According to one review from The Gin is In, Haymans Old Tom Gin is soft and pleasant, without the harshness of a London Dry. On the whole, it contains strong notes of lemon with just a hint of licorice. The reviewer suggests playing off this Old Tom's natural sweetness by using it in sweeter cocktails, like the Tom Collins, or the French 75.

12. Citadelle Gin

Citadelle Gin is the first French gin to appear on this list. At $24.99, Citadelle is a gin that's meant to be savored and truly enjoyed. First released in 1996, juniper is Citadell Gin's main botanical, but the spirit has strong notes of citrus as well. Per their website, "Citadelle Original offers a rich and complete aromatic palette." In terms of its aesthetics, the company's bottle design for its gin lines is reminiscent of Bombay Sapphire, with elegant blue glass that looks great on a liquor shelf.

According to the product description featured on the website of the retailer Master of Malt, Citadelle has a herbal aroma, along with a clean taste and a tangy finish — and at 44% ABV, it's certainly a gin that will announce its presence, whether in a cocktail, mixed drink, or on its own. Speaking of cocktails, we recommend mixing Citadelle into cocktails with bitter or herbal flavors, to fully accentuate the gin's complex character. Paired with the harsh bitterness of Campari in the Negroni, or the herbaceousness of Green Chartreuse in the Last Word, Citadelle will likely perennially shine.

13. Aviation American Gin

Distilled in Oregon, Aviation American Gin features curious botanicals like sarsaparilla and cardamom — but that's far from the only unique thing about this bottled liquor. The company is co-owned by actor Ryan Reynolds, who is seemingly very hands-on when it comes to the company's marketing. Priced at $26.99, Aviation Gin is at the top end of what we consider to be affordable gins, but this spirit is well worth the money. To quote Aviation Gin's website: "It all starts with our precise blend of botanicals –- cardamom, coriander, French lavender, anise seed, sarsaparilla, juniper, and two kinds of orange peel. The botanicals are suspended in a pure, neutral grain spirit for 18 hours in macerating tanks." It's certainly not your average London Dry, but with a 97% rating from Wine Enthusiast, it's clear that their recipe is working as intended.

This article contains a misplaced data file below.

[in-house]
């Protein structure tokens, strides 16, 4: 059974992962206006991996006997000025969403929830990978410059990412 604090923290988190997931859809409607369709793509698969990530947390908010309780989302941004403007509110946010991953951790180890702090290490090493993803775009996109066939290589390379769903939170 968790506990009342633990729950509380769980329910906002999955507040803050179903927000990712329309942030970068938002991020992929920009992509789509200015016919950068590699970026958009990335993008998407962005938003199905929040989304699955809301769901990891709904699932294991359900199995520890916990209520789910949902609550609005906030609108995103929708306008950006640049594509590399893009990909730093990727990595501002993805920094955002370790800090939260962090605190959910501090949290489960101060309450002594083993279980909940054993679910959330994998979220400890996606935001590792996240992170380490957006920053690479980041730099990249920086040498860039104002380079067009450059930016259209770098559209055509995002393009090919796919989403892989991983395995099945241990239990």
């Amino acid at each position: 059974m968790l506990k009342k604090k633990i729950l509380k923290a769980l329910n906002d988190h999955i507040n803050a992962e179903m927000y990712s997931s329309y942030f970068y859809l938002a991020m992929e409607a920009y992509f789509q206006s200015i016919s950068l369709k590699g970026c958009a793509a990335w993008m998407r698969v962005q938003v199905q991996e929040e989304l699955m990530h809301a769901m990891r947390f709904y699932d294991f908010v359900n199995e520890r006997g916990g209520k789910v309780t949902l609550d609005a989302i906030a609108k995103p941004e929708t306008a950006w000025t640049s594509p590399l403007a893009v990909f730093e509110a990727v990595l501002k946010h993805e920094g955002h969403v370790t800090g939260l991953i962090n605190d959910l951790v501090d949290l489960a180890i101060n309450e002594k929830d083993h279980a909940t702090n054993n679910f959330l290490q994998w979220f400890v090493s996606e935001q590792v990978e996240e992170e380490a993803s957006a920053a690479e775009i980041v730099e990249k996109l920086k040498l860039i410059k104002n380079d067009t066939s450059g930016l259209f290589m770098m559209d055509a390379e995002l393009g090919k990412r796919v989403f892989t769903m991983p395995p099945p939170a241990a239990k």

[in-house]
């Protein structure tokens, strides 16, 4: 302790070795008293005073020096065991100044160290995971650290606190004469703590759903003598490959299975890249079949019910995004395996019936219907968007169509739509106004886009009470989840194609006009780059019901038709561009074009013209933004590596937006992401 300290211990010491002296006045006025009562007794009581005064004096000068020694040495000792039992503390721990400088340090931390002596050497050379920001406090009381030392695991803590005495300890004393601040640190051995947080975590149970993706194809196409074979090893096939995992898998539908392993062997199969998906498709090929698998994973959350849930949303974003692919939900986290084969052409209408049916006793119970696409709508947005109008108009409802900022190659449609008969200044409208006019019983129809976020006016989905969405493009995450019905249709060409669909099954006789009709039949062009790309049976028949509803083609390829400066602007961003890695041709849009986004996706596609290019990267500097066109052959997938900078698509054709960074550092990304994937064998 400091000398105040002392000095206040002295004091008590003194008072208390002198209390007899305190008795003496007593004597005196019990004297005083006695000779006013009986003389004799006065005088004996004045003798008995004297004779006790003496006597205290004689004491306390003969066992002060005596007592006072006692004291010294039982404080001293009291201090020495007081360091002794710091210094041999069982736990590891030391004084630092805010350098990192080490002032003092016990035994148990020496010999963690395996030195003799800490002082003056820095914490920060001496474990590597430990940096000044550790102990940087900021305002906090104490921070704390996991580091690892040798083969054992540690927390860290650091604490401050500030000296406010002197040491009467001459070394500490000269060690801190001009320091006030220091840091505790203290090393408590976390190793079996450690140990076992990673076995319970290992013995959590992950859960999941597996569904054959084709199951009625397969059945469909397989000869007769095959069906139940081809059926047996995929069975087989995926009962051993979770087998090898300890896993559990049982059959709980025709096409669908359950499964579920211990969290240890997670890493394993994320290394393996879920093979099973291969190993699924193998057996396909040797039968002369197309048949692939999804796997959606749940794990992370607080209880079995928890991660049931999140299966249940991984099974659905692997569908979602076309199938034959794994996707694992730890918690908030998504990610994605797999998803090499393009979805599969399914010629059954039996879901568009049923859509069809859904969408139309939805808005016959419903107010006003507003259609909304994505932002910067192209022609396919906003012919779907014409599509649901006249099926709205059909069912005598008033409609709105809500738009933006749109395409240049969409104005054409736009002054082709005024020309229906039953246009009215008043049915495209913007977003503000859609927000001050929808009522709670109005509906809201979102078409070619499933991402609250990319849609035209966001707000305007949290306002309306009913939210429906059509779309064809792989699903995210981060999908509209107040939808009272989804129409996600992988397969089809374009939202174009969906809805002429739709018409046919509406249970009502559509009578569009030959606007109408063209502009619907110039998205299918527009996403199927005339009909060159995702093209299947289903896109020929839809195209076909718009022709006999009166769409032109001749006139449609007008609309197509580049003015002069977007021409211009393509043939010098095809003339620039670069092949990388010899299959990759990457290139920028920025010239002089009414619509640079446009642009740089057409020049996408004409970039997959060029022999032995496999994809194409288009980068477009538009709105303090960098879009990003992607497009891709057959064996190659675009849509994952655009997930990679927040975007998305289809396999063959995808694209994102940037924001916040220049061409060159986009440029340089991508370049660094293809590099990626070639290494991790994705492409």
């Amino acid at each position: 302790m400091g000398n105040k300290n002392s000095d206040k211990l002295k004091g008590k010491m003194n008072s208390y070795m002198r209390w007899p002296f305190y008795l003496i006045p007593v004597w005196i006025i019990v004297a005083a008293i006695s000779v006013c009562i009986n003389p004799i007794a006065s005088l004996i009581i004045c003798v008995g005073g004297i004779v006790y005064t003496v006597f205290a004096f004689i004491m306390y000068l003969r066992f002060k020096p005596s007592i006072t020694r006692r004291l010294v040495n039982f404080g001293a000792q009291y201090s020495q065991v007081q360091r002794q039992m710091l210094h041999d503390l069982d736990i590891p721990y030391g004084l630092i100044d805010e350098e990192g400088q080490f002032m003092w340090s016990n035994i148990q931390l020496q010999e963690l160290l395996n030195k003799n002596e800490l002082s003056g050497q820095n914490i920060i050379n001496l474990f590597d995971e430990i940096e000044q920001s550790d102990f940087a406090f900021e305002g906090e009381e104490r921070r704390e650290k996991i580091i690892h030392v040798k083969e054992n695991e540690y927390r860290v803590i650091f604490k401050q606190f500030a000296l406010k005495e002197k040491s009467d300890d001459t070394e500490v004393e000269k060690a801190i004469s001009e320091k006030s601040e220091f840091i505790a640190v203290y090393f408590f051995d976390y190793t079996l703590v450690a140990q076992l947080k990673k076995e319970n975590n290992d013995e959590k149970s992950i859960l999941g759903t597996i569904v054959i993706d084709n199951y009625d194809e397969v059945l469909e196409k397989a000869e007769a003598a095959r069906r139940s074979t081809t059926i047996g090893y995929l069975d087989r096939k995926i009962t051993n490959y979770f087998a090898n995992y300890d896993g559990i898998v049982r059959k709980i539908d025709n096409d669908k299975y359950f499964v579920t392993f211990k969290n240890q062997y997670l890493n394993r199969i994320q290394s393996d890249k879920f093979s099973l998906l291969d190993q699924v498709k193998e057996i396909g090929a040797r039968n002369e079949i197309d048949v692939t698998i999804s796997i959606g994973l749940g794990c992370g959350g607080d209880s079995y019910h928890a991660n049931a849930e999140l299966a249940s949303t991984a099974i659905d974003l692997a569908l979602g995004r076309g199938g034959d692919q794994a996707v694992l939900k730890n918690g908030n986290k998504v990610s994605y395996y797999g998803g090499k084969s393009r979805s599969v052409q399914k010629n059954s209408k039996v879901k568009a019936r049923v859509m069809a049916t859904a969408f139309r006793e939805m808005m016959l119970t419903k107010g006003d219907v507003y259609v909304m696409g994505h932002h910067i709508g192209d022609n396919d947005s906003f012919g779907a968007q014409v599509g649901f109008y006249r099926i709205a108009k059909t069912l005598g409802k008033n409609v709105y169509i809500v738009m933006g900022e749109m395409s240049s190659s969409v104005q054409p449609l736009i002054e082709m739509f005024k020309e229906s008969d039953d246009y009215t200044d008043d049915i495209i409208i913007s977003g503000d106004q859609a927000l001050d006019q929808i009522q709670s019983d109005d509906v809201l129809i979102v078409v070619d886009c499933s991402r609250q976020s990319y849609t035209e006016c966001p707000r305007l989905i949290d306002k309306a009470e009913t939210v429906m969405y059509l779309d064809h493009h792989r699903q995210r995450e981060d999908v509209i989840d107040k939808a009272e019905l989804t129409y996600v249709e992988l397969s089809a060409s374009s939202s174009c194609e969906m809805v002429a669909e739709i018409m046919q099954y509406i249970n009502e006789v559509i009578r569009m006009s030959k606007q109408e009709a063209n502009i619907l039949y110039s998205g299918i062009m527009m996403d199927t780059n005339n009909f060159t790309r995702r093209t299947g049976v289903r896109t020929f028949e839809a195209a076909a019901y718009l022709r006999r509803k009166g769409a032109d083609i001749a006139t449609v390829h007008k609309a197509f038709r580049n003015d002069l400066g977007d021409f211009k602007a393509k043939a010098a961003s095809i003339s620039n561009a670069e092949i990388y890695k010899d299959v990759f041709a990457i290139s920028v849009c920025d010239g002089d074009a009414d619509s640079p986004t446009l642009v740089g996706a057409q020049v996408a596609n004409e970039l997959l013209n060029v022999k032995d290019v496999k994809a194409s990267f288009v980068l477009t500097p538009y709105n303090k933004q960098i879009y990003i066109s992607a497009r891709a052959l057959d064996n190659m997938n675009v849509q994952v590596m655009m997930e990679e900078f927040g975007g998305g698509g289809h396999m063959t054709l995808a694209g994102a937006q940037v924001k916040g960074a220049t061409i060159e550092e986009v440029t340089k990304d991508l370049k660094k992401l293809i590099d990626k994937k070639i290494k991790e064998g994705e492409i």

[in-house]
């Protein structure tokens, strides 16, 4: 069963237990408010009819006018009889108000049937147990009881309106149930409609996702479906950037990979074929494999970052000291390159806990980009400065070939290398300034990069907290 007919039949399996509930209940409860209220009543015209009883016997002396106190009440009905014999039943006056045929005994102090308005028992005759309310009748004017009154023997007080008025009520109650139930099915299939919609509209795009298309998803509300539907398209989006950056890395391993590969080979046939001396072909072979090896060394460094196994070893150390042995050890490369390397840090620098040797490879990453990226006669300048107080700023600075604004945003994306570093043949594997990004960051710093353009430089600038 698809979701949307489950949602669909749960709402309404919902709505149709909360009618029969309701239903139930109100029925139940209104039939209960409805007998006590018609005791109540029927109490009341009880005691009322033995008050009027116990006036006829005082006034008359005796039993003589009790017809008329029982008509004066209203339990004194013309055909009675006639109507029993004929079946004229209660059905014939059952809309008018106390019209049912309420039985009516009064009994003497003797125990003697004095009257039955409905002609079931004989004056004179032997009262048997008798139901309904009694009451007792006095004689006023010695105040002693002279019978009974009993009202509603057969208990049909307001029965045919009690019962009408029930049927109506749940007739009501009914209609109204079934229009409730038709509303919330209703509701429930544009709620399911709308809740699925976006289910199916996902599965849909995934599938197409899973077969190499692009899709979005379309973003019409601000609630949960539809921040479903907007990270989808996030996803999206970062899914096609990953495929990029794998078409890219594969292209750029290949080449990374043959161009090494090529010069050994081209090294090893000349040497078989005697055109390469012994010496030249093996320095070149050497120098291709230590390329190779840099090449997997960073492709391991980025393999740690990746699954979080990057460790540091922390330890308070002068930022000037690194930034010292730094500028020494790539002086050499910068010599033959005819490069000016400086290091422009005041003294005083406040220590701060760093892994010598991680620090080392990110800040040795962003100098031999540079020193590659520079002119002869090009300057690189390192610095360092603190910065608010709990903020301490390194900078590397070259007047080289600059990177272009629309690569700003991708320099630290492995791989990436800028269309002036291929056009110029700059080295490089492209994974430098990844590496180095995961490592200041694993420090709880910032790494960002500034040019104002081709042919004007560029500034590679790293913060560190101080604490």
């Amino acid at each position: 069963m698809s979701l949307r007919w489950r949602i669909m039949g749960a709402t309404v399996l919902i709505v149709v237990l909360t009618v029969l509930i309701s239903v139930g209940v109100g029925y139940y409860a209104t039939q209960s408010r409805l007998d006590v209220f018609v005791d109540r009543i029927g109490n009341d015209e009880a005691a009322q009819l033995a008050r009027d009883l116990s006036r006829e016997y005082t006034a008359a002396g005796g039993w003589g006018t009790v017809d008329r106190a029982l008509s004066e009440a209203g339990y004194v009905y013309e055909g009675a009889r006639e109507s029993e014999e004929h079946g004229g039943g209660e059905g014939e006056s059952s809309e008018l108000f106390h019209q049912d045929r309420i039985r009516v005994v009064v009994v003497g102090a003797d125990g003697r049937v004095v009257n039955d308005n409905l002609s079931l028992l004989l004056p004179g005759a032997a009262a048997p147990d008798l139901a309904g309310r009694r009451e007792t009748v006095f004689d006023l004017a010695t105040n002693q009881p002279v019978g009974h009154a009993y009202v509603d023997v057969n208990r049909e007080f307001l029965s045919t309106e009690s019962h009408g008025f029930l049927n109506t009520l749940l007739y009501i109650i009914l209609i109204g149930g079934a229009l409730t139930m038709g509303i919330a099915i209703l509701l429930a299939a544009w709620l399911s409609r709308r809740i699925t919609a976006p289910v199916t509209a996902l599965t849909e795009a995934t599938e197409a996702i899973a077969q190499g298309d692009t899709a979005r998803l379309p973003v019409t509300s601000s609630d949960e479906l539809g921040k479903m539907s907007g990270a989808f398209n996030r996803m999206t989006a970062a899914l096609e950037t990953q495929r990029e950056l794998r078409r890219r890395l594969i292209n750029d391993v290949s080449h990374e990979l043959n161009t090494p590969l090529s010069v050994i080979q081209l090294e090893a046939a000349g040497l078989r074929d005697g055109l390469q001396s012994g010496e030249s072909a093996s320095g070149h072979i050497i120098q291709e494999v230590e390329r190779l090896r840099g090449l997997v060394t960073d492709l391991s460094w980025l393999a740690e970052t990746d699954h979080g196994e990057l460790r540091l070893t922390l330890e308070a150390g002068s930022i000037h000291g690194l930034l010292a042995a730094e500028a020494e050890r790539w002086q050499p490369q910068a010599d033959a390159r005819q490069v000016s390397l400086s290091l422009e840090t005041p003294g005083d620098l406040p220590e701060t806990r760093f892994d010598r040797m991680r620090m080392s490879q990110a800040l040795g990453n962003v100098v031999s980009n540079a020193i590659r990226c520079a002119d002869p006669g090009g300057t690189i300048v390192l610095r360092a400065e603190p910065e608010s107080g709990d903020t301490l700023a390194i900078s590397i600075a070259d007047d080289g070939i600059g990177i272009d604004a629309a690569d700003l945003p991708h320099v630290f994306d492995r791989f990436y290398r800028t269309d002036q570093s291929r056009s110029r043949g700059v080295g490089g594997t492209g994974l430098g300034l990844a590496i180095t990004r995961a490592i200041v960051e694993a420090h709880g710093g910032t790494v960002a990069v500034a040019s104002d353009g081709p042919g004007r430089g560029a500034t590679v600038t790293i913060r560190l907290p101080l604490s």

This review from 31|Whiskey describes the aroma as quite juniper-forward, but the taste is more centered around its citrus notes. Towards the end, the gin's herbal characteristics begin to come through in full effect. The reviewer praises the Aviation Gin and tonic — but, from what we can tell, implies all the while that the gin is good enough to drink on its own.

14. Hendrick's Gin

Out of all of the gins listed in this post, Hendrick's Gin might possibly be the quintessential botanical gin featured here. A Scottish gin with distinct notes of cucumber and rose, Hendrick's is distilled with a blend of 11 botanicals. Priced at $27.99 — at least according to the website for the online retailer Total Wine – it's arguable whether Hendrick's can be considered affordable; then again, if you're a fan of botanical gins, Hendrick's is a must-have. 

According to a celebratory review from, "[Hendrick's is a] modern gin [that] has an old-time aura and delicate, floral aromatics," adding that the design of the Hendrick's gin bottle alone "has influenced a generation of creative craft gins." When it comes to taste notes, Hendricks has a moderate juniper taste, but benefits from the addition of rose, which adds floral character, and cucumber, which helps keep the spirit soft and bright. They also offer other varieties of gin made with different sets of botanicals, such as Hendrick's Lunar Gin and Hendrick's Neptunia Gin. Consider complementing this gin's strong botanical nature with the addition of grassy, vegetal ingredients, like cucumber or basil. Or if that's not your bag, keep it simple: enjoy Hendrick's Gin complex flavors in a simple gin and tonic.